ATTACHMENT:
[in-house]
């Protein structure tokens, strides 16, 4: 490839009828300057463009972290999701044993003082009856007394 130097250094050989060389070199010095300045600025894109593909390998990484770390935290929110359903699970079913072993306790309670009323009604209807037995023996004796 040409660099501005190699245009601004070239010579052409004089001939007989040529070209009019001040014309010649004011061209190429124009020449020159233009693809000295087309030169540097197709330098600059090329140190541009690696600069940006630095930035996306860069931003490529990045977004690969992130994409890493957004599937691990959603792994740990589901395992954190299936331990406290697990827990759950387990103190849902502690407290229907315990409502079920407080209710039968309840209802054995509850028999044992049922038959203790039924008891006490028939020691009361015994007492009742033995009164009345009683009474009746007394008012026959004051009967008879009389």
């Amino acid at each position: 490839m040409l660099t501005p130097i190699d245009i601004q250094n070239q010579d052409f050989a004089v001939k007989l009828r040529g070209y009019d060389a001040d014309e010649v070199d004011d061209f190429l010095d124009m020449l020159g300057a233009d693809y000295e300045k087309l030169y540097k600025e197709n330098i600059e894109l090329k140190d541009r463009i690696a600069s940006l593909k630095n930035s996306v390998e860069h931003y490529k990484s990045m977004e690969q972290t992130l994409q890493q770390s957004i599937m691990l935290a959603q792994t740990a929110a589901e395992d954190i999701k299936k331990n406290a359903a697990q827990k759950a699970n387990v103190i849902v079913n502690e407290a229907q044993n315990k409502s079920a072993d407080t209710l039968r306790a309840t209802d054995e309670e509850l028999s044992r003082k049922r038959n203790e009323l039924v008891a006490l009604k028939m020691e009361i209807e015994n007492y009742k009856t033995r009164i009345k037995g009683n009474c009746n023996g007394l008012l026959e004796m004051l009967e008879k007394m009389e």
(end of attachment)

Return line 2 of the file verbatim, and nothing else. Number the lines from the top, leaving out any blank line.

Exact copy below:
């Protein structure tokens, strides 16, 4: 490839009828300057463009972290999701044993003082009856007394 130097250094050989060389070199010095300045600025894109593909390998990484770390935290929110359903699970079913072993306790309670009323009604209807037995023996004796 040409660099501005190699245009601004070239010579052409004089001939007989040529070209009019001040014309010649004011061209190429124009020449020159233009693809000295087309030169540097197709330098600059090329140190541009690696600069940006630095930035996306860069931003490529990045977004690969992130994409890493957004599937691990959603792994740990589901395992954190299936331990406290697990827990759950387990103190849902502690407290229907315990409502079920407080209710039968309840209802054995509850028999044992049922038959203790039924008891006490028939020691009361015994007492009742033995009164009345009683009474009746007394008012026959004051009967008879009389």